In the early 1940’s Dr. Arnold H. Kegel, who specialized in the disorders of women, made an interesting discovery that brought a successful change to many lives. Until this discovery many women found that they suffered from urinary incontinence after giving birth. Sometimes something as simple as coughing would cause their bladder to discharge a small amount of urine.
Before Dr. Kegel this concern was treated either with drugs or even with a surgical procedure that would attempt to alleviate the problem by repositioning the bladder— with limited success.
Dr. Kegel made a great leap of faith and began to suggest to women that a set of muscles deep in the bowl of the pelvis might have something to do with their discomfort. He thought correctly that weakness in these muscles, which was affected by childbirth and also supported the urinary tract could be responsible for the incontinence that these women were experiencing. He began to proscribe a series of exercises meant to strengthen these muscles known as the levator ani, a group of three muscles that form a hammock or sling at the base of the pelvis connecting the front, back and two sides (The pubic bone, the tail bone and the two ischial tuberosities or sit bones).
Women began to return with great results regarding the incontinence but also shared another intriguing bit of information. They were noticing a heightened sexual feeling, some of them reporting that they had orgasms for the first time in their lives.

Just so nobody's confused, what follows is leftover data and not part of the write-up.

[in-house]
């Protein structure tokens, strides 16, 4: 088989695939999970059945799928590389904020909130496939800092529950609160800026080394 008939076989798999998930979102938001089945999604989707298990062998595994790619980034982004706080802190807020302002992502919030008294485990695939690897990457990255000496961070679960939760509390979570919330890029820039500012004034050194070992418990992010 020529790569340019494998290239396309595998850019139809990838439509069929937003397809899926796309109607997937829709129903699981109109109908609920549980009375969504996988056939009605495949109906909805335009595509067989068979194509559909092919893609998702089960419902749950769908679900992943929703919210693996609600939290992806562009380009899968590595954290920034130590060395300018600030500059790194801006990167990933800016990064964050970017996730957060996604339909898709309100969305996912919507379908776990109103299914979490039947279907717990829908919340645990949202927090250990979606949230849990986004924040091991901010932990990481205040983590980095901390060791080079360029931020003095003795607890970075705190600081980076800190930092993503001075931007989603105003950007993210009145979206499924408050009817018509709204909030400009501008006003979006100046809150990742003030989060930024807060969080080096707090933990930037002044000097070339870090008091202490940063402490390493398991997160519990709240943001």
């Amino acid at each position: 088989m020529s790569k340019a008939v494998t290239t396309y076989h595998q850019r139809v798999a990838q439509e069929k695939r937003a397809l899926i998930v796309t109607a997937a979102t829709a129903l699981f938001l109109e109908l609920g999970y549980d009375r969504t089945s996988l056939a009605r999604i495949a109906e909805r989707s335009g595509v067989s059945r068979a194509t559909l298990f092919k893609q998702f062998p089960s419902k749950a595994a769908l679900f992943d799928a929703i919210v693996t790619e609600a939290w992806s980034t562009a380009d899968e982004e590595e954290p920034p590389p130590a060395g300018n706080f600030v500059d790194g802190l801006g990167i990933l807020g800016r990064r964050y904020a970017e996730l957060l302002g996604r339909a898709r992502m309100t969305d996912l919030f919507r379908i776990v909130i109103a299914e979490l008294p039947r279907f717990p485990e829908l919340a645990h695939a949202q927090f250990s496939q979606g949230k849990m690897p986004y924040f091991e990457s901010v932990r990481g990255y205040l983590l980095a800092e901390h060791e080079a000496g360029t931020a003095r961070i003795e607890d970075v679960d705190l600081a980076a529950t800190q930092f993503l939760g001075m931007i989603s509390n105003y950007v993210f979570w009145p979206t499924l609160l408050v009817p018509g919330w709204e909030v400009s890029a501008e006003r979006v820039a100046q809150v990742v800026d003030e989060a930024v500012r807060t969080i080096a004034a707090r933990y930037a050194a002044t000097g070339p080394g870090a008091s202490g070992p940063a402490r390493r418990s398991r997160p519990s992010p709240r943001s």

Dr. Kegel disregarded this detail until scores of women shared the same findings. Kegel exercises were born and have since become standard practice for all pregnant women and have helped many men and women with sexual dysfunction as well.
Can the CoreWalking improve my sex life you ask? I would say that it most definitely can, as pelvic floor exercises are the first and in some cases the most important exercise I teach. It is not my main intent but learning to walk correctly brings the body and its machine like design into an energetic harmony that will manifest positive results in many areas of your life.
But even more importantly than sex (is there anything more important than sex?) I am deeply concerned with incontinence. In the late 90’s I volunteered at the Jacob Perlow Hospice at Beth Isreal Hospital in New York City. As a volunteer I changed my share of adult diapers, and while I found that this most intimate act brought me closer to the patients that I worked with and in some cases allowed for a bonding that began a deep relationship, I also knew that I hoped to spend my waning years with more control over my eliminative functions.
The picture at the top illustrates the powerful difference between good tone (left) and bad tone (right) in the muscles of the pelvic floor. It shows a condition called uterine prolapse, caused due to poor tone often, but not exclusively, in connection with pregnancy. I use this picture to try and scare my clients into doing correct pelvic floor exercises. I hope it works for you too.